This is quite momentous, given that good parts of Darwin’s evolutionary biology is likely a more accurate reflection of pre-Victorian social practices than of the actual natural reality. Interestingly enough, concepts such as ‘struggle for existence’ or ‘fitness’ became central justifications of the social hierarchy of pre-Victorian England and, until recently, also strongly shaped our current understanding of the world and human interactions. While one might think that these assumption have been changing during the last decades, our present economic model still draws heavily on the general assumption that biological, technological, and social progress is brought forth by the sum of individual egos striving to out-compete each other.

What seems so fascinating in this regard is that self-fulfilling prophecies might cause humans to carry on behaving according to these assumptions even though their actual nature might be very different and even though this distorted behaviour actually makes them contribute to a less-than-ideal environment, which will reinforce the initial assumptions. Self-fulfilling prophecies are predictions that (directly or indirectly) cause themselves to come true. For example, one’s strongly held beliefs or assumptions cause oneself to behave in a certain way. This in turn influences the people around oneself, forcing them to behave according to one’s behaviour/assumption, so that their reactions ultimately fulfil the prophecy.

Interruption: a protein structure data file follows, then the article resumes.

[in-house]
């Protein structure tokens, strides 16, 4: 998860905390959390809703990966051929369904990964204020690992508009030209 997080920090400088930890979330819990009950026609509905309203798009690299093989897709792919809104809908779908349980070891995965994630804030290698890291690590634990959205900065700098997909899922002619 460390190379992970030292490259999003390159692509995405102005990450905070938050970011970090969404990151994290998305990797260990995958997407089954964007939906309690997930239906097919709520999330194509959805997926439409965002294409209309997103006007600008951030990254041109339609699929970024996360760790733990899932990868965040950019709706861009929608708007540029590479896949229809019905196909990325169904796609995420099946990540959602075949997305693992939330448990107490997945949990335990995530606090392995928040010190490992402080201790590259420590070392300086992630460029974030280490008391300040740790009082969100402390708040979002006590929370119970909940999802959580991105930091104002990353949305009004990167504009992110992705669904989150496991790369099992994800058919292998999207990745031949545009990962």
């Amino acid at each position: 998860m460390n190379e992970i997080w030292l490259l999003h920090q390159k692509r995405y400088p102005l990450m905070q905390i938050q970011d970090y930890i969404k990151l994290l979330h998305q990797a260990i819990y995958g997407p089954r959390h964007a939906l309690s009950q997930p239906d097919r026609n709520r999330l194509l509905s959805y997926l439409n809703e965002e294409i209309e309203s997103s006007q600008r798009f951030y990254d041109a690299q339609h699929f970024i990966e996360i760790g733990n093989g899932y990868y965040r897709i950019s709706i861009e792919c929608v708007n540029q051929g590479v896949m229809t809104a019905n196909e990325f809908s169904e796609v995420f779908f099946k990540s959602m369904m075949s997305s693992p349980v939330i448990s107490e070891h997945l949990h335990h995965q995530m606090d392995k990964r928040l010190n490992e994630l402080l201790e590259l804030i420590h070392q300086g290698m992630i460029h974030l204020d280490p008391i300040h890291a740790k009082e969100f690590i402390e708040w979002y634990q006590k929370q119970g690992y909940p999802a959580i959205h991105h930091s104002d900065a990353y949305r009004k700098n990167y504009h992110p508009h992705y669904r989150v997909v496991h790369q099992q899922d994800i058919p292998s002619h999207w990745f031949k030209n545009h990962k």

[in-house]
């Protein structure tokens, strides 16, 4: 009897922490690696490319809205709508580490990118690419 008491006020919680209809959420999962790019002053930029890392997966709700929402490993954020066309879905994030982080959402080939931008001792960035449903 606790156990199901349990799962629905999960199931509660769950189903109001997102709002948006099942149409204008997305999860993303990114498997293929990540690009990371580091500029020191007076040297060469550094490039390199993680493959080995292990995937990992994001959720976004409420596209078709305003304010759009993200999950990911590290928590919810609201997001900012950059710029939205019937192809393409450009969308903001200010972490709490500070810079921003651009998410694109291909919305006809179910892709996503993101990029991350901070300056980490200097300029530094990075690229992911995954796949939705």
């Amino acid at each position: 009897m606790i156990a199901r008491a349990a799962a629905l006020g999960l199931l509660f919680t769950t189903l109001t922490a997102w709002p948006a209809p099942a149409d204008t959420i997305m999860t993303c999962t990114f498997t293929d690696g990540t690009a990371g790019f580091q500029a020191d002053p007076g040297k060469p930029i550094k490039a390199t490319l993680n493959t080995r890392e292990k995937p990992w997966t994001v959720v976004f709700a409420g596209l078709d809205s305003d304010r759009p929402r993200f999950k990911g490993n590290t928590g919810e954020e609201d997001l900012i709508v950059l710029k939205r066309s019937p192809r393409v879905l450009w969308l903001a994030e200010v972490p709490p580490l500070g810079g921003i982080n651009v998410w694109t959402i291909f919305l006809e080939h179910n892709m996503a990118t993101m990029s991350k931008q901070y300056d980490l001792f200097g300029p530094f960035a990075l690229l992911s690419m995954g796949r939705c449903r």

And indeed, it might be that assumptions on human nature have had a similar effect. By assuming certain human qualities, e.g. selfishness or greed, one starts behaving according to this presumption. After all, who wants to be exploited when everyone else is selfish? Once the majority of a population has developed these assumptions, everyone behaves according to them. In addition, everyone continuously confirms each other’s expectations, for example, that humans are intrinsically selfish and greedy. Once established it seems indeed that selfishness and greed are essential parts of that population.

But what if all this is a distorted picture of our human essence? What if our highly competitive society, that is so tinted by distrust and selfishness, is simply a result of unreflected claims on human nature? What if it is maintained through the reinforcing effects of self-fulfilling prophecies rather than some unalterable psychological traits? And what if humanity spend the last couple of centuries suffering because of these unreflected assumptions? Let us explore an alternative story of human nature in part two.

For a deeper dive

Gabor Maté at TEDxRio+20 

Jeremy Rifkin – The empathic Civilization on RSA Animate

Charles Eisenstein on the cure to loneliness 


Eisenstein, C. (2011). Sacred economics: Money, gift, and society in the age of transition. North Atlantic Books.

Maté, G. (2011). When the body says no: The cost of hidden stress. Vintage Canada.

Rifkin, J. (2009). The empathic civilization: The race to global consciousness in a world in crisis. Penguin.

Stewart, J. E. (2014). The direction of evolution: The rise of cooperative organization. Biosystems, 123, 27-36.

Weber, A. E. (2013) Towards a Fundamental Shift in the Concepts of Nature. Culture and Politics Berlin: Böll.